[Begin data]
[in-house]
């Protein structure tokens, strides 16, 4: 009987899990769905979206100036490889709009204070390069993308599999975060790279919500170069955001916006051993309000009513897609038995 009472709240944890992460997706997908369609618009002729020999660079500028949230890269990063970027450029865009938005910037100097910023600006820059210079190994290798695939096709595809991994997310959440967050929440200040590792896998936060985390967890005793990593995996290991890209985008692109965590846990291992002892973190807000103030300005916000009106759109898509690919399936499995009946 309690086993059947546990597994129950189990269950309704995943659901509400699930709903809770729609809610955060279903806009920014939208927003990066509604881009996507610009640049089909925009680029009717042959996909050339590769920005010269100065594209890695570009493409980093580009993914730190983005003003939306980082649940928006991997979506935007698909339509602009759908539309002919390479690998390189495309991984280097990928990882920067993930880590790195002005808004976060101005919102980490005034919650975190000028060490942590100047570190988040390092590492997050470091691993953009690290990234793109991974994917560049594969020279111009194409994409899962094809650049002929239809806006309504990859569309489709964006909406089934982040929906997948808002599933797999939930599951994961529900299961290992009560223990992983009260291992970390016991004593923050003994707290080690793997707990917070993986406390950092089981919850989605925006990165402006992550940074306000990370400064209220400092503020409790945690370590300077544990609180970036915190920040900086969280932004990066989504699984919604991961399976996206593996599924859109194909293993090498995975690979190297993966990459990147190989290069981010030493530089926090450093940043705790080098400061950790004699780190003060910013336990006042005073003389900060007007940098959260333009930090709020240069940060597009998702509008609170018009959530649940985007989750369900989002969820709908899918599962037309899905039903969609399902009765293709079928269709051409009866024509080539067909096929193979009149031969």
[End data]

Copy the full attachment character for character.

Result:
[in-house]
């Protein structure tokens, strides 16, 4: 009987899990769905979206100036490889709009204070390069993308599999975060790279919500170069955001916006051993309000009513897609038995 009472709240944890992460997706997908369609618009002729020999660079500028949230890269990063970027450029865009938005910037100097910023600006820059210079190994290798695939096709595809991994997310959440967050929440200040590792896998936060985390967890005793990593995996290991890209985008692109965590846990291992002892973190807000103030300005916000009106759109898509690919399936499995009946 309690086993059947546990597994129950189990269950309704995943659901509400699930709903809770729609809610955060279903806009920014939208927003990066509604881009996507610009640049089909925009680029009717042959996909050339590769920005010269100065594209890695570009493409980093580009993914730190983005003003939306980082649940928006991997979506935007698909339509602009759908539309002919390479690998390189495309991984280097990928990882920067993930880590790195002005808004976060101005919102980490005034919650975190000028060490942590100047570190988040390092590492997050470091691993953009690290990234793109991974994917560049594969020279111009194409994409899962094809650049002929239809806006309504990859569309489709964006909406089934982040929906997948808002599933797999939930599951994961529900299961290992009560223990992983009260291992970390016991004593923050003994707290080690793997707990917070993986406390950092089981919850989605925006990165402006992550940074306000990370400064209220400092503020409790945690370590300077544990609180970036915190920040900086969280932004990066989504699984919604991961399976996206593996599924859109194909293993090498995975690979190297993966990459990147190989290069981010030493530089926090450093940043705790080098400061950790004699780190003060910013336990006042005073003389900060007007940098959260333009930090709020240069940060597009998702509008609170018009959530649940985007989750369900989002969820709908899918599962037309899905039903969609399902009765293709079928269709051409009866024509080539067909096929193979009149031969």